Opposing the Wallaby

Since clearing the pine plantation and establishing the first area of biodiverse woodlot (over-wood predominantly spotted gum), I have been unable to establish additional areas of woodlot due to intense wallaby grazing pressure. The first successful year I used wallaby repellent sprayed onto the

Photo 1 – “chook-wire”

seedlings prior to planting. In the absence of other vegetative cover this proved to be satisfactory. However, after 12 months growth of these planted trees and the regenerating native understory, there was sufficient vegetative cover to embolden the enlarged wallaby population to browse anything in the adjoining areas, especially seedlings. On the area planted 12 mont

Photo 2 – “fishnet stockings”

hs after the first planting of the 1,000 trees planted only 10 survived despite further application of repellent. One area regenerated with natural seed fall (messmate) given the high density of seedlings established.

A local Landcare grant enabled me to attempt to replant two unsuccessful areas testing different tree guarding options together with removing the grassy swarth to encourage understory species to recolonise. One was to erect a “chook-wire” fence 1.5m high to exclude all browsing animals (some rabbits had been seen). This is effective after 24 months (photo 1). The other was to use wallaby repellent and guard with individual guards. A range of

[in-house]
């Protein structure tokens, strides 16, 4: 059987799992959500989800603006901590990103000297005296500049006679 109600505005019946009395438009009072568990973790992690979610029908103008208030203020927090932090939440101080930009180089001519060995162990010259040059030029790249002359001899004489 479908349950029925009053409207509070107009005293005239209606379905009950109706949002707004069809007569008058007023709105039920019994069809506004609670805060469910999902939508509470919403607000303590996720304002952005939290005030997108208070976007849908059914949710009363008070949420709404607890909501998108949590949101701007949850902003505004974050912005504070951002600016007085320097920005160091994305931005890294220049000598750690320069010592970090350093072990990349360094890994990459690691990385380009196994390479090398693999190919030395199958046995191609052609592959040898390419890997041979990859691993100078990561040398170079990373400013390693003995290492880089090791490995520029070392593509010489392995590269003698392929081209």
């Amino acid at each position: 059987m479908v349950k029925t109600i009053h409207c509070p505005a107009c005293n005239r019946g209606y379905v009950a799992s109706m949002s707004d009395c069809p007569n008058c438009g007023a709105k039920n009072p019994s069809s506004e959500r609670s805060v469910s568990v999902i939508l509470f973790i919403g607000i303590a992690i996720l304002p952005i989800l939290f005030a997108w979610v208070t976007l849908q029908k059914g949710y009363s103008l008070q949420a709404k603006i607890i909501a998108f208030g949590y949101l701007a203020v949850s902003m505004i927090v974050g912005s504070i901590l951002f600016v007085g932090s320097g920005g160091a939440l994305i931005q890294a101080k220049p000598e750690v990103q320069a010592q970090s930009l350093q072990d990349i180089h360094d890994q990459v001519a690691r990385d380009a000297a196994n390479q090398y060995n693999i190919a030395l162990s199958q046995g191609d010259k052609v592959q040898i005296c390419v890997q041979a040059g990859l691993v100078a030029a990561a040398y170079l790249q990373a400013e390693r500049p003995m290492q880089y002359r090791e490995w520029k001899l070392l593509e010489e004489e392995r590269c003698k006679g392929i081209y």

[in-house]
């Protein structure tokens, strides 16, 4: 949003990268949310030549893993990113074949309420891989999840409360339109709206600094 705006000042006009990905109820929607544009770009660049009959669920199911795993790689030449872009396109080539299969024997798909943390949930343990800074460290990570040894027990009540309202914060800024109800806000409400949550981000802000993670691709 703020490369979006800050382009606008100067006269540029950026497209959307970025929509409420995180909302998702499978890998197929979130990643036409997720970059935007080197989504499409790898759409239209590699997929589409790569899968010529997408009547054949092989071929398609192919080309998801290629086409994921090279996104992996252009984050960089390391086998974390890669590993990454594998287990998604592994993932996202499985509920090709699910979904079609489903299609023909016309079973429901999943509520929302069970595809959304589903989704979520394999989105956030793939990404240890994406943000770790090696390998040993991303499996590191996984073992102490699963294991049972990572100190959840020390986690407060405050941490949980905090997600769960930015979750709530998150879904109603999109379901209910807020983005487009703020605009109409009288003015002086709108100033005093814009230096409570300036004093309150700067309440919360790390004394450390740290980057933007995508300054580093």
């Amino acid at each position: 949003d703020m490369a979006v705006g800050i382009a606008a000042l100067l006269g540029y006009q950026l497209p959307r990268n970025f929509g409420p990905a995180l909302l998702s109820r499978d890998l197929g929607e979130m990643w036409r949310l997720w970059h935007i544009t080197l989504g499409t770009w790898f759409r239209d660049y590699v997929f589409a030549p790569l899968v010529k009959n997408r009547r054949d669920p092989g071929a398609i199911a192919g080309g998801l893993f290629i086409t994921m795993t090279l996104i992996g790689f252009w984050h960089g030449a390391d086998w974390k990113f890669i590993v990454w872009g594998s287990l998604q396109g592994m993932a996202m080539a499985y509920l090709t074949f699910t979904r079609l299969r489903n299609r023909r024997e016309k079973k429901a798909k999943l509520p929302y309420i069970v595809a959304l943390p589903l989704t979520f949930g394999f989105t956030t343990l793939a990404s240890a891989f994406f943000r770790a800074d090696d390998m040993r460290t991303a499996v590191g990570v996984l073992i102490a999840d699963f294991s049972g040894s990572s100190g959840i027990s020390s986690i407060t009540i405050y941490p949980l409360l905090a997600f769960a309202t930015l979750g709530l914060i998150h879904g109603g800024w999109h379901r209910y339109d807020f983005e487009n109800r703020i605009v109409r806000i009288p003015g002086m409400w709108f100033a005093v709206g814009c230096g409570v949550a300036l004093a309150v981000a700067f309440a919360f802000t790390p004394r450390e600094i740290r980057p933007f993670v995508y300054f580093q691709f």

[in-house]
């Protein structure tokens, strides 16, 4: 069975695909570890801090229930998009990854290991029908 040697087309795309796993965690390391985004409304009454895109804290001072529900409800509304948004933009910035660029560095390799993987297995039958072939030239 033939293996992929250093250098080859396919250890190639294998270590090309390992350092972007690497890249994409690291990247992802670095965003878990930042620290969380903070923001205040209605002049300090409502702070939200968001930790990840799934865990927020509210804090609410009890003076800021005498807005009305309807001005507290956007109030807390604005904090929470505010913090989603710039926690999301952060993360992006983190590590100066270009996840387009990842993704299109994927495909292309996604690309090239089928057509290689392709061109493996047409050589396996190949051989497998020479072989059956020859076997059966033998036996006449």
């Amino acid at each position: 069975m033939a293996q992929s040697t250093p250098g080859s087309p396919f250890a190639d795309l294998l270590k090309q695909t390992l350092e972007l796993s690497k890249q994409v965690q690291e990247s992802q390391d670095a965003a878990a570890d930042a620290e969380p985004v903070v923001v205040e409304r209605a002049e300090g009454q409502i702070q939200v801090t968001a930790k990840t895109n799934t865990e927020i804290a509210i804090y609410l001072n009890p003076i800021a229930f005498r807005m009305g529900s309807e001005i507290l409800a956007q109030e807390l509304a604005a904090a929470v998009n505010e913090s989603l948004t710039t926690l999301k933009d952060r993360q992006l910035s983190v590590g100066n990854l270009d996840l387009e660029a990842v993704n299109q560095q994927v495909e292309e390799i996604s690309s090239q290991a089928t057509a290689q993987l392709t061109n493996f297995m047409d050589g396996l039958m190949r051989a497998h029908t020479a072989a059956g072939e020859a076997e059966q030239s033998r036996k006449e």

Photo 3 – waterproof corfluting

guards was used; green fishnet stockings (photo2) and waterproof cor-fluting (photo 3) were tried (photos after 24 months since planting). The rabbits disappeared after 12 months but the wallabies ate anything that protruded from the guards. I then tried some larger guards after 12 months (photo 4) with the same result although the seedlings are larger and may win in the long term.

Photo 4 – Larger guards on older trees

The result of not doing anything is again nothing (photo 5).

Photo 5 – “No trees”

A second area was fenced off 12 months ago (photo 6) using leftover fencing material and leftover spotted gum. Additional white stringybark and sugar gum were also planted.

Photo 6 – “Take 2”

Unfortunately we have had an extremely cold winter with over 20 frosts (normally 1 or 2 light ones), many severe. Time will tell what survives and what doesn’t. The plan was to leave the fences up for three seasons but we will review that at the time. In the meantime the original successful plant goes from strength to strength (photo 7).

Photo 7 – “Success”


Peter Devonshire

Gippsland Agroforestry Network, Budgeree, Victoria.


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